A: Twenty-five years ago I wrote an article for Texas Monthly about a sculptor named Pompeo Coppini, who had created some of the most iconic statues in Texas during the early part of the 20th Century. In the course of researching the story, I came across a very simple and poignant statue that stands on the courthouse square in Ballinger, Texas. A bereaved rancher had commissioned Coppini to create a memorial to his son, who had died in a fall from a horse. When I read Coppini's autobiography and came across a passage where the sculptor visits the old man at his ranch and spends the night in the dead son's room, staring at the boy's saddle against the wall, I started to feel the stirrings of a novel. But it stirred for a long time—it was over twenty years before I finally sat down to write it. And by then Coppini himself was gone, replaced by a sculptor from my own imagination.
Q: We hear you're a member of Capital Area Statues (CAST), a non-profit group based in Austin that commissions and raises money for monumental works of sculpture celebrating the history and culture of Texas.  How did your work with CAST help you create the characters of Gil and his daughter, Maureen, both of whom are sculptors? 
A: Working with CAST has been a thrill. There's nothing like the sensation of standing there as a crane lowers a statue into place, a statue you've spent years helping to envision and to raise the money for, and that you know that with any luck will be there for many generations to come. And because a statue is so permanent, the stakes are high. You've got to get it right or it will just be a perpetual eyesore.  With the character of Gil, especially, I wanted to write about someone who might have flaws and insecurities, but who at his core has always had an unshakable confidence that he can deliver the goods, that he has a vision that the world needs.  Maureen was a little different. With her, I wanted to track the growth of that confidence. But it's a bold thing to work in bronze, in a more-or-less everlasting form, and I wanted to write about people whose need to create was as unyielding as the material itself.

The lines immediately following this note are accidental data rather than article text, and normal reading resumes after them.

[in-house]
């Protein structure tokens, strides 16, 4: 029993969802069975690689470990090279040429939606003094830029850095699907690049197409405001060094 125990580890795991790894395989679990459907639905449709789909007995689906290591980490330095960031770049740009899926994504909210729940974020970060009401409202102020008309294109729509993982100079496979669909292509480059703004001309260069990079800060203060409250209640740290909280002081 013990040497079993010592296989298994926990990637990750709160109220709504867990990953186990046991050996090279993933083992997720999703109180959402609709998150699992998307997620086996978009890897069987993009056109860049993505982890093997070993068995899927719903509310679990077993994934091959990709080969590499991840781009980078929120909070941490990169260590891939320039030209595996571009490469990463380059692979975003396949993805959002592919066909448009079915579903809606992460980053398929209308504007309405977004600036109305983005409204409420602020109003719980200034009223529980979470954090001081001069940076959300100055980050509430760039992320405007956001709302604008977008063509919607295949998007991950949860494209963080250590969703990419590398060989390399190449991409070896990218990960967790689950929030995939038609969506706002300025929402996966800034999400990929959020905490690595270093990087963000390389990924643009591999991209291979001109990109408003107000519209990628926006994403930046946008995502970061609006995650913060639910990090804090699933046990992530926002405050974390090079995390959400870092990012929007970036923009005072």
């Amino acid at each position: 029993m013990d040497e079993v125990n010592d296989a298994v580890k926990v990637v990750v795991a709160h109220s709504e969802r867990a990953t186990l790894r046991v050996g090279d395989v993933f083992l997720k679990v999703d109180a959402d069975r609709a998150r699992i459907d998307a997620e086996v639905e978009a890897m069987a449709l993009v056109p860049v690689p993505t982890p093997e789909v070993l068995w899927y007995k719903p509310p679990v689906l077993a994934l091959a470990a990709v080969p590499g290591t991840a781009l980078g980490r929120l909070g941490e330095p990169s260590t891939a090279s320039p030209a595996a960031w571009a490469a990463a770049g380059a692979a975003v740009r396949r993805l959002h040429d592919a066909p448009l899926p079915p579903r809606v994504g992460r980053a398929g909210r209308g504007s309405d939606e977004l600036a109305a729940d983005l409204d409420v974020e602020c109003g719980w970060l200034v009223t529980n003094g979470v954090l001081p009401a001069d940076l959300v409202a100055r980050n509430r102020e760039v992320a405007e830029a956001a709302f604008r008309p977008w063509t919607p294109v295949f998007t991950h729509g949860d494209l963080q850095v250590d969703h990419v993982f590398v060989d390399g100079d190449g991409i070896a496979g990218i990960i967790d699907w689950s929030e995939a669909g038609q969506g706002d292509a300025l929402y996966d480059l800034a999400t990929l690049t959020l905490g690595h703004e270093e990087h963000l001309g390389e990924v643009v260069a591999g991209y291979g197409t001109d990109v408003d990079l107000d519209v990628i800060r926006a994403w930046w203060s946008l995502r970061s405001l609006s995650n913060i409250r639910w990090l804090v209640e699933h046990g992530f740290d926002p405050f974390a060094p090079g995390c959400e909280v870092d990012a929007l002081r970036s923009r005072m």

Q: How did your work with CAST help inspire lines such as "He liked the feel and smell of clay, the resistance of it, the idea that his medium was the abundant, alluvial matter of the earth itself....Whether you labored with a chisel to uncover a shape or modeled it with your hands out of pliant materials, sculpting was still an act of discovery, a drive to reveal something hidden, something lurking below the surface of the artist's imagination"?
A: Through CAST, and through the more direct research that went into this book, I've become friends with a number of monumental sculptors and had the privilege of watching them in their studios.  It was fascinating to see how brutally physical the whole process is, from building armatures to shaping the clay to the final steps in the foundry in which glowing, boiling molten bronze is poured into the molds of the final statue.  It was always fascinating and instructive to watch sculptors at work, and I learned a lot. But the real magic—how a little clay added or taken away here or there could make the difference between a reasonable faithful rendering and a real work of art—was always frustratingly elusive. I have no idea how they do that.

Q: As Gil creates the statue of Ben Clayton, it becomes clear to the reader that this process is an all consuming task for both artist and patron.  Is this similar to how the process of sculpture works in real life?
A: That's certainly my impression. I'm sure some sculptors are more intense than others, but it stands to reason that a monumental sculpture requires a monumental effort. And to create a bronze statue, there are just so many steps involved--amassing research and visual reference points, creating multiple sketches and scale models in clay, building armatures, and then the whole complicated process of turning the full-size clay sculpture into bronze. On the other hand, it's a very fluid process.  Sculptors, I've noticed, tend to work fast, and like writers they're usually not afraid of revision.

Q: You depict some difficult scenes of death and destruction on the battlefields of World War I.  How were you able to make those scenes feel so real?  
A: I read a lot of first-hand accounts from World War I, including regimental histories and official reports concerning the battle of St. Etienne, the fight depicted in the novel. In addition, I made two trips to France to walk the battlefield, once in the company of Tony Noyes and Christina Holstein, World War I experts who live in Belgium and were able to provide me with a vivid sense of what exactly happened at St. Etienne and what it might have felt like to be there.